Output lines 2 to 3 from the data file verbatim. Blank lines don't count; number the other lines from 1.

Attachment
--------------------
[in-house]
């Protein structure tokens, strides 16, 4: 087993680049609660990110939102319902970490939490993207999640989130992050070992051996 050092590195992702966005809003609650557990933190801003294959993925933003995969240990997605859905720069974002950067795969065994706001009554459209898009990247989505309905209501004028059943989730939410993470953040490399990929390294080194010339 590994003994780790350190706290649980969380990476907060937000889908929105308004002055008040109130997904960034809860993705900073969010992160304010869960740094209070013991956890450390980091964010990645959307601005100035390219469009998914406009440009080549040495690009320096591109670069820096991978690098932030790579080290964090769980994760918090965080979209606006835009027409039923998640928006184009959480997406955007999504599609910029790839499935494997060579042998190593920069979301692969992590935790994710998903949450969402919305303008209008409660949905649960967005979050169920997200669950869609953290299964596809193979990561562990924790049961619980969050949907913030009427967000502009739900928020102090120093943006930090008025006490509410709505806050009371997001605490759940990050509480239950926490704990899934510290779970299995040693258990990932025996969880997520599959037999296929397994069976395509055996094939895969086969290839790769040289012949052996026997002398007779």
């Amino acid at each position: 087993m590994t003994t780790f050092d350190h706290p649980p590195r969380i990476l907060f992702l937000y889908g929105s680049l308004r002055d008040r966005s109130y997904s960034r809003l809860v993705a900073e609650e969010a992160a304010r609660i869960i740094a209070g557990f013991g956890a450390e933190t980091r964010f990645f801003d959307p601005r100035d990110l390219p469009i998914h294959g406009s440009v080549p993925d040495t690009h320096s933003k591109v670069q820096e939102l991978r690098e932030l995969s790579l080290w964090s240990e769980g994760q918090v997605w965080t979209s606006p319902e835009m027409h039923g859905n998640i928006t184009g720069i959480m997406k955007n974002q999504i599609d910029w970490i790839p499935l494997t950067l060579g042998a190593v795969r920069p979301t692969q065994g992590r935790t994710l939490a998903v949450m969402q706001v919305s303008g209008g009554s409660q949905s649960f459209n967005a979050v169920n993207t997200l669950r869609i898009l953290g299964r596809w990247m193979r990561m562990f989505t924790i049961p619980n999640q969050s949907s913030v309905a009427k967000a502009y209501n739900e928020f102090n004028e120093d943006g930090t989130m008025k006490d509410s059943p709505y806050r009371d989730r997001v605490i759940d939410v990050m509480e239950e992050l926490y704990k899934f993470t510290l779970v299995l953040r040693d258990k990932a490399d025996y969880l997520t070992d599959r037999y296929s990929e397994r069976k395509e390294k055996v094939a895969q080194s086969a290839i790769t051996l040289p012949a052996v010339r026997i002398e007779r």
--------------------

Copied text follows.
């Protein structure tokens, strides 16, 4: 087993680049609660990110939102319902970490939490993207999640989130992050070992051996 050092590195992702966005809003609650557990933190801003294959993925933003995969240990997605859905720069974002950067795969065994706001009554459209898009990247989505309905209501004028059943989730939410993470953040490399990929390294080194010339 590994003994780790350190706290649980969380990476907060937000889908929105308004002055008040109130997904960034809860993705900073969010992160304010869960740094209070013991956890450390980091964010990645959307601005100035390219469009998914406009440009080549040495690009320096591109670069820096991978690098932030790579080290964090769980994760918090965080979209606006835009027409039923998640928006184009959480997406955007999504599609910029790839499935494997060579042998190593920069979301692969992590935790994710998903949450969402919305303008209008409660949905649960967005979050169920997200669950869609953290299964596809193979990561562990924790049961619980969050949907913030009427967000502009739900928020102090120093943006930090008025006490509410709505806050009371997001605490759940990050509480239950926490704990899934510290779970299995040693258990990932025996969880997520599959037999296929397994069976395509055996094939895969086969290839790769040289012949052996026997002398007779």
């Amino acid at each position: 087993m590994t003994t780790f050092d350190h706290p649980p590195r969380i990476l907060f992702l937000y889908g929105s680049l308004r002055d008040r966005s109130y997904s960034r809003l809860v993705a900073e609650e969010a992160a304010r609660i869960i740094a209070g557990f013991g956890a450390e933190t980091r964010f990645f801003d959307p601005r100035d990110l390219p469009i998914h294959g406009s440009v080549p993925d040495t690009h320096s933003k591109v670069q820096e939102l991978r690098e932030l995969s790579l080290w964090s240990e769980g994760q918090v997605w965080t979209s606006p319902e835009m027409h039923g859905n998640i928006t184009g720069i959480m997406k955007n974002q999504i599609d910029w970490i790839p499935l494997t950067l060579g042998a190593v795969r920069p979301t692969q065994g992590r935790t994710l939490a998903v949450m969402q706001v919305s303008g209008g009554s409660q949905s649960f459209n967005a979050v169920n993207t997200l669950r869609i898009l953290g299964r596809w990247m193979r990561m562990f989505t924790i049961p619980n999640q969050s949907s913030v309905a009427k967000a502009y209501n739900e928020f102090n004028e120093d943006g930090t989130m008025k006490d509410s059943p709505y806050r009371d989730r997001v605490i759940d939410v990050m509480e239950e992050l926490y704990k899934f993470t510290l779970v299995l953040r040693d258990k990932a490399d025996y969880l997520t070992d599959r037999y296929s990929e397994r069976k395509e390294k055996v094939a895969q080194s086969a290839i790769t051996l040289p012949a052996v010339r026997i002398e007779r």